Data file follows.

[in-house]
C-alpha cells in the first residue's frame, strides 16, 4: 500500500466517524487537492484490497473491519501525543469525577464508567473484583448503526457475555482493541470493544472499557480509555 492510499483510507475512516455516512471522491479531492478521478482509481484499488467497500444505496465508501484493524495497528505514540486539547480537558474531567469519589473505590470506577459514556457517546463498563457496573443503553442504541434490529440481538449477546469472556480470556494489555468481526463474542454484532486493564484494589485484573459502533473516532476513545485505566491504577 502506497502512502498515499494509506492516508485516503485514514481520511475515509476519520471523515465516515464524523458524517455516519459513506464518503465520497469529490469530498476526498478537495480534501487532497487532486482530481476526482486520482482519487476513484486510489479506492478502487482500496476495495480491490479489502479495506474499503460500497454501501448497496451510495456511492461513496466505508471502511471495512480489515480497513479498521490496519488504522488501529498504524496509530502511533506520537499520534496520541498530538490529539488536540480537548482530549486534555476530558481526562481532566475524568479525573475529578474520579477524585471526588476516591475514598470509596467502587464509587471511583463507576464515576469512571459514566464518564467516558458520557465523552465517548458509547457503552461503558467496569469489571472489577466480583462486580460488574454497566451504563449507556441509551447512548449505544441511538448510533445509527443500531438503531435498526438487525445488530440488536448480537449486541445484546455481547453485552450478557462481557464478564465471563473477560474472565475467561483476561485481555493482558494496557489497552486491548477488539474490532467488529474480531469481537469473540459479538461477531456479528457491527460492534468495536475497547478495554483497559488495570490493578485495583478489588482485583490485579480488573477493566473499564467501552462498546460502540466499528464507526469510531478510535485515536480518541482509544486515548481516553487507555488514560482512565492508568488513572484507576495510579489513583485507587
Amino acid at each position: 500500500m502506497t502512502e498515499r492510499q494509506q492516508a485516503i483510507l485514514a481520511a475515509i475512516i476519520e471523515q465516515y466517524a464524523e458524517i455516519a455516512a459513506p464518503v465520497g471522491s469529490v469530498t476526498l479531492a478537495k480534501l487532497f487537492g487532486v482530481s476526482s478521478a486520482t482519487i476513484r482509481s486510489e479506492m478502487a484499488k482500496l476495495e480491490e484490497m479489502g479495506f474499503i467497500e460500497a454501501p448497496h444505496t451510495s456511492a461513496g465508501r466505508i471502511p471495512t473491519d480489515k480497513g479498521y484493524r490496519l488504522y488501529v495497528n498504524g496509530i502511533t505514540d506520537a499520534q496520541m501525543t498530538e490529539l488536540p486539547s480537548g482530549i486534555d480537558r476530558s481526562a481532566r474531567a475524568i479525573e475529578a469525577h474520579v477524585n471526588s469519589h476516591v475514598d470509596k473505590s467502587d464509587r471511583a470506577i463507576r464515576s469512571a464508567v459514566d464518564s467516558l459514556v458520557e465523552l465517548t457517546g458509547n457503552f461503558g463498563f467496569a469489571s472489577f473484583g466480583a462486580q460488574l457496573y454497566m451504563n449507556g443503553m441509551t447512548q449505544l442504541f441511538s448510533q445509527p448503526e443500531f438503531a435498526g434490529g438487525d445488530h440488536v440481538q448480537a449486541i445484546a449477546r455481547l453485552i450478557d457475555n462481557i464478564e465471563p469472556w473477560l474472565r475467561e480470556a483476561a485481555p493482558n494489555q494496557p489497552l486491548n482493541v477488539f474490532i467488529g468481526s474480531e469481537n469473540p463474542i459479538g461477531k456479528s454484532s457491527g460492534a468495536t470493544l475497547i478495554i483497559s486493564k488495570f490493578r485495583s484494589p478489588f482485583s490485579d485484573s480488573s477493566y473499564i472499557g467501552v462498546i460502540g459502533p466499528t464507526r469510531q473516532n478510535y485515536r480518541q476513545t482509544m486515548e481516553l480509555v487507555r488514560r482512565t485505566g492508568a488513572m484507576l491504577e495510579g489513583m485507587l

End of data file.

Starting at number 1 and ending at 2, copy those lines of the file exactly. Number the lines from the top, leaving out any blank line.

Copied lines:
[in-house]
C-alpha cells in the first residue's frame, strides 16, 4: 500500500466517524487537492484490497473491519501525543469525577464508567473484583448503526457475555482493541470493544472499557480509555 492510499483510507475512516455516512471522491479531492478521478482509481484499488467497500444505496465508501484493524495497528505514540486539547480537558474531567469519589473505590470506577459514556457517546463498563457496573443503553442504541434490529440481538449477546469472556480470556494489555468481526463474542454484532486493564484494589485484573459502533473516532476513545485505566491504577 502506497502512502498515499494509506492516508485516503485514514481520511475515509476519520471523515465516515464524523458524517455516519459513506464518503465520497469529490469530498476526498478537495480534501487532497487532486482530481476526482486520482482519487476513484486510489479506492478502487482500496476495495480491490479489502479495506474499503460500497454501501448497496451510495456511492461513496466505508471502511471495512480489515480497513479498521490496519488504522488501529498504524496509530502511533506520537499520534496520541498530538490529539488536540480537548482530549486534555476530558481526562481532566475524568479525573475529578474520579477524585471526588476516591475514598470509596467502587464509587471511583463507576464515576469512571459514566464518564467516558458520557465523552465517548458509547457503552461503558467496569469489571472489577466480583462486580460488574454497566451504563449507556441509551447512548449505544441511538448510533445509527443500531438503531435498526438487525445488530440488536448480537449486541445484546455481547453485552450478557462481557464478564465471563473477560474472565475467561483476561485481555493482558494496557489497552486491548477488539474490532467488529474480531469481537469473540459479538461477531456479528457491527460492534468495536475497547478495554483497559488495570490493578485495583478489588482485583490485579480488573477493566473499564467501552462498546460502540466499528464507526469510531478510535485515536480518541482509544486515548481516553487507555488514560482512565492508568488513572484507576495510579489513583485507587